This shot is a treasure trove of beta materials, mainly due to the fact that it’s actually from very early in production; in fact, it’s from a map used in materials for E3 2002, Half-Life 2’s original planned unveiling, until Gabe Newell shot that idea down. The map itself has plenty more beta beyond what’s seen on the image, including an early scanner model, a completely different plaza than the one we ultimately got and, most notably, a completely different design for the Citadel.
Ultimately though, the screenshot itself is fairly tame, showcasing nothing that we wouldn’t ultimately get in some form or another in the final game (Civil Protection harassing citizens is hardly cut content), to the point that this one was also, yes, used extensively pre- and post-release of Half-Life 2 for promotional materials.
Very early headcrab zombie model inside the Borealis
It’s… the Borealis!
Yes, it’s no secret that Half-Life 2: Episode Two’s big twist (well, before that particular one at the end) was originally meant for Half-Life 2. In fact, at one point you started the game in the icebreaker itself on its way to City 17, before it was moved further into the storyline and ultimately cut from the final game.
This shot, released with an early Half-Life 2 press pack, is one of the few official shots of this area of the game, perhaps because, by all accounts, it was cut fairly early in production. Considering the mystique of this place, especially given that we have spent over a decade waiting to actually get into it in a sequel to Episode Two, it’s hard to deny its beta-ness, especially with that glorious (and somewhat bloated) early zombie model. But we can go deeper!
Combine soldiers standing in front of a Combine wall, the Citadel looming behind it
After so many early shots decried for being too similar to the final, you may be wondering how a seemingly vulgar shot of Combine soldiers in front of some Combine machinery can possibly beat the friggin’ Borealis, not to mention all the good stuff that ranked even lower.
Well, for starters, just look at those soldiers! The early camo skin with the yellow arms is as beta as they come, not to mention the low-poly OICW right in your face. But there’s more than that; while Combine walls—the ever-consuming mechanical apparatus that eats City 17 alive during the game, most prominently in its latter chapters—were very much kept for the final game, this was an early prototype recreation of Viktor Antonov’s concept art.
That’s not the whole reason it ranks in the top 5 of this list, however. The real reason is far more nostalgic: this was one of my personal favorite pre-release images of Half-Life 2, and even saw extensive use as my desktop wallpaper during the early-to-mid-2000’s. And, ultimately, what is beta if not nostalgia?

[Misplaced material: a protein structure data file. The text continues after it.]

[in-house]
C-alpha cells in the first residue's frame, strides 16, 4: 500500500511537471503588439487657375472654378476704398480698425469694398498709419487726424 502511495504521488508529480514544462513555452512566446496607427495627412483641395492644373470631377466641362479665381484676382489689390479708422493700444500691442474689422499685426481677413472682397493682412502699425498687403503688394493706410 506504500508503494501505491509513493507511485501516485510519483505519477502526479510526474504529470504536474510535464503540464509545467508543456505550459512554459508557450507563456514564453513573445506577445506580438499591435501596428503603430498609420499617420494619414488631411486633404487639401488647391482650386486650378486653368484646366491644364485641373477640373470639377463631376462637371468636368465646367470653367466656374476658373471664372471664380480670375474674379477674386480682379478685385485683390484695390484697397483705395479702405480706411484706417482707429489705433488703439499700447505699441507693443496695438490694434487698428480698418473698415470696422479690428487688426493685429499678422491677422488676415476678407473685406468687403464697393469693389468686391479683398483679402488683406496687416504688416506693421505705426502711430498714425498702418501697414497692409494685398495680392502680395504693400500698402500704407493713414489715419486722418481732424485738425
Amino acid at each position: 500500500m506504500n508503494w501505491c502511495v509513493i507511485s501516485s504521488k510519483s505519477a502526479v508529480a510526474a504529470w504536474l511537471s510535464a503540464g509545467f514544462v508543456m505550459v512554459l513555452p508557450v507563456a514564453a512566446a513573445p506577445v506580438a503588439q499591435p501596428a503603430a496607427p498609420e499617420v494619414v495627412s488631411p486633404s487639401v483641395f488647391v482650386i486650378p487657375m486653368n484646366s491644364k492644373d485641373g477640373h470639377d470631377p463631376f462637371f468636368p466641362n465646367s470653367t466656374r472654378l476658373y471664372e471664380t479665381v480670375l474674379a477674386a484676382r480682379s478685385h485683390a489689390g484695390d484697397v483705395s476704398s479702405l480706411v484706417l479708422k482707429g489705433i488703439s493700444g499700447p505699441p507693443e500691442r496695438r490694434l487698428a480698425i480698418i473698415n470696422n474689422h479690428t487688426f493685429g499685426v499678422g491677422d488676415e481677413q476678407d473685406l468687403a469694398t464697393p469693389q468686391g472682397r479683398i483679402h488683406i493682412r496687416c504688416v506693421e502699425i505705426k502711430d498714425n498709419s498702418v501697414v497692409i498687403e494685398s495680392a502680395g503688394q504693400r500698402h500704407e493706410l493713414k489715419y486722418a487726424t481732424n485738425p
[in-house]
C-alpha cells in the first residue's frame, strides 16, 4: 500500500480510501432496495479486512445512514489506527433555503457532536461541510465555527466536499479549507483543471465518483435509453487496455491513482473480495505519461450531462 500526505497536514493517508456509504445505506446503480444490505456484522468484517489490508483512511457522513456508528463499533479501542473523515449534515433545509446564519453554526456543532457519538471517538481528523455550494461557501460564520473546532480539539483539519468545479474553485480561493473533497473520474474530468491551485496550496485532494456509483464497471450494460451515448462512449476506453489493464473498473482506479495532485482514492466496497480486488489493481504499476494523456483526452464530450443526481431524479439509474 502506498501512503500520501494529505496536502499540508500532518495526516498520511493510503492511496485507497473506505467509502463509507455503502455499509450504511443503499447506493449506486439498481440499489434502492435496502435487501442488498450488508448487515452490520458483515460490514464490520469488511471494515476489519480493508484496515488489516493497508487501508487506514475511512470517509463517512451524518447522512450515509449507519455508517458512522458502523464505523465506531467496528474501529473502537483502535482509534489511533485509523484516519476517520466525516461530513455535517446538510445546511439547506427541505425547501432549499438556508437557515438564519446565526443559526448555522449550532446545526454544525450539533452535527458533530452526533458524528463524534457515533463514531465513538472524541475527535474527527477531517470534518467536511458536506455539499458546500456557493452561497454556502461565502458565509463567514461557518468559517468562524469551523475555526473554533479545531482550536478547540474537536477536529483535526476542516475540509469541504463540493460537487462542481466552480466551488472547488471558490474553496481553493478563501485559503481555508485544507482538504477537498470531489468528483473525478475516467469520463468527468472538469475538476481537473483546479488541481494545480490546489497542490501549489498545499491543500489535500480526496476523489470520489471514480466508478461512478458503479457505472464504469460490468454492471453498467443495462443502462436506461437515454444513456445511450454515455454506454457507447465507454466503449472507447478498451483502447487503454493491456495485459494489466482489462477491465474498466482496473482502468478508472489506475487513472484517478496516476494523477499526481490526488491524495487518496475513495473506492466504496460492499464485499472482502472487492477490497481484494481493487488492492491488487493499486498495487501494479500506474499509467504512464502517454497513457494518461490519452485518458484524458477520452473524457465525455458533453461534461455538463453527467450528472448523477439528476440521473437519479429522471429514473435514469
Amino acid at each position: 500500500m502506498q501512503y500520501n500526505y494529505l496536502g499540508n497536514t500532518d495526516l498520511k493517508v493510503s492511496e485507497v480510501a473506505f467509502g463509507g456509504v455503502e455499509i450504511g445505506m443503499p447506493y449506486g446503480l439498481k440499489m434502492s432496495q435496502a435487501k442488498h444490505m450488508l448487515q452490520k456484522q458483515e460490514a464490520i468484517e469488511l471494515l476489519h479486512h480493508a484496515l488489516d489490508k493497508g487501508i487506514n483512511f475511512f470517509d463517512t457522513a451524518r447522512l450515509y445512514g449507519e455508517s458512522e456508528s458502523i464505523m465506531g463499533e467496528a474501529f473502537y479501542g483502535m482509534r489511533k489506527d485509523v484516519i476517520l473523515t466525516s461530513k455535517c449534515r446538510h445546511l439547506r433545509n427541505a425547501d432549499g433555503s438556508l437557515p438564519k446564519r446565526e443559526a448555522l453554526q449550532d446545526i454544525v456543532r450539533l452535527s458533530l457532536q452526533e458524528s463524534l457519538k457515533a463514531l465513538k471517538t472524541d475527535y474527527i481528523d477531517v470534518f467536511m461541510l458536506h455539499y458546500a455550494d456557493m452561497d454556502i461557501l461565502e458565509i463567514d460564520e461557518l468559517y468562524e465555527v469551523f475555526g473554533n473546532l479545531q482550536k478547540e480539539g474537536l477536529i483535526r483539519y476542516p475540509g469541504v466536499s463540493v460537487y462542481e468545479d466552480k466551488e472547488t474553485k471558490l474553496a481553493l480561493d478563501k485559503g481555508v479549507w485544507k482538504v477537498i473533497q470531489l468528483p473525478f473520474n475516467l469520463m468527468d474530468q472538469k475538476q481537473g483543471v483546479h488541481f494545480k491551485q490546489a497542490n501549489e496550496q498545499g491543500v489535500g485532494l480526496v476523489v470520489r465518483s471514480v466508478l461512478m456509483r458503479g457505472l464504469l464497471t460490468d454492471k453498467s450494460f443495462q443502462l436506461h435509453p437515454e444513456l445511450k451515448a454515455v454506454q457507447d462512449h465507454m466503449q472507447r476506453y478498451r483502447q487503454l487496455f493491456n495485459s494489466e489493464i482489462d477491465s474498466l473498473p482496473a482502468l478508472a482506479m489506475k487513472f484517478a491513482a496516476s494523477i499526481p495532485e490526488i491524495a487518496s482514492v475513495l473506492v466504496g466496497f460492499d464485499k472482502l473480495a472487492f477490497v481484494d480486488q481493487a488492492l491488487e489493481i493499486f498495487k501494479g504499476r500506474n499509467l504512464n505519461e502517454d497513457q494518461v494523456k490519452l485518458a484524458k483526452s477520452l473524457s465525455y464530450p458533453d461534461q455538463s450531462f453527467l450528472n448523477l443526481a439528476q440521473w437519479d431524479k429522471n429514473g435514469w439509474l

A Strider chases after gas-masked citizens in the war-torn streets of City 17
At first glance, this shot is probably pretty underwhelming. It’s just a Strider doing its thing, striding along in the City 17 war of the latter chapters, right? What’s so special about that?
That’s a fair assessment, but divert your eyes to the bottom left of the picture and you’ll find… the only arguably-non-prototype appearance of the infamous “gas mask citizens” in Half-Life 2, making this also one of the very earliest shots that was actually used (pretty extensively, I might add) in marketing materials for the game.
To be fair, just because the Strider was so iconic a design that it lasted basically unchanged from early development until… well, the very last Half-Life game released at the time of writing this, that doesn’t mean it isn’t beta!
Early Doctor Eli Vance and Alyx Vance in a prototype version of Doctor Kleiner’s lab
Ah, Half-Life 2’s breakthrough facial animation, a real game-changer for the industry. It’s no wonder, then, that it was one of the big selling points of the game from the get-go, leading to unforgettable classics such as this image.
This is, perhaps, the very first image of Half-Life 2 I ever saw, personally, and it’s made a lasting impact. Eli and Alyx are obviously recognizable enough, their faces pretty much finalized by the point the game was unveiled years into development, but once again, everything just feels slightly… off. Their costumes are a far cry from the final game’s, with Eli’s body, although similar enough to his final get-up, looking like a model straight out of 2001 (and, let’s face it, it probably is). Most striking still is Alyx’s, with that infamous bodysuit under a garish green jacket that was, thankfully, eventually replaced with her more modest and iconic final look.
Couple that with the background of Doctor Kleiner’s lab, easily recognizable but also clearly very early, and you’ve got the ultimate Half-Life 2 beta shot. Well, almost.
A Hydra impales an early Combine soldier in the sewers while bodysuit Alyx watches
Here we have it. The Half-Life 2 beta shot to scrap all other beta shots.
This one has it all. Obviously, the thing that catches the eye is the Hydra, the beloved enemy that was cut because playtesting revealed it was absolutely horrid to fight, yet everyone still wants it back because it looked so cool. But we also have a Combine soldier model that never made any reappearances holding the OICW, plus, again, Alyx’s early look. We even get beta Gordon Freeman in that early darker orange HEV Suit and a slightly different-looking pistol!
I’m sure someone would point out the map’s textures or something of the sort, but there’s still a case to be made that not a single pixel in this image actually made it into the final game, and yet it’s still recognizably Half-Life 2… the opinion-splitting Half-Life 2 that many in the community are still waiting to play, in fact!
What did you think of the list? Did we miss anything obvious? Point it out in the comments below and enjoy another chance to rave about the Half-Life 2 that never was, because those aren’t common enough as is.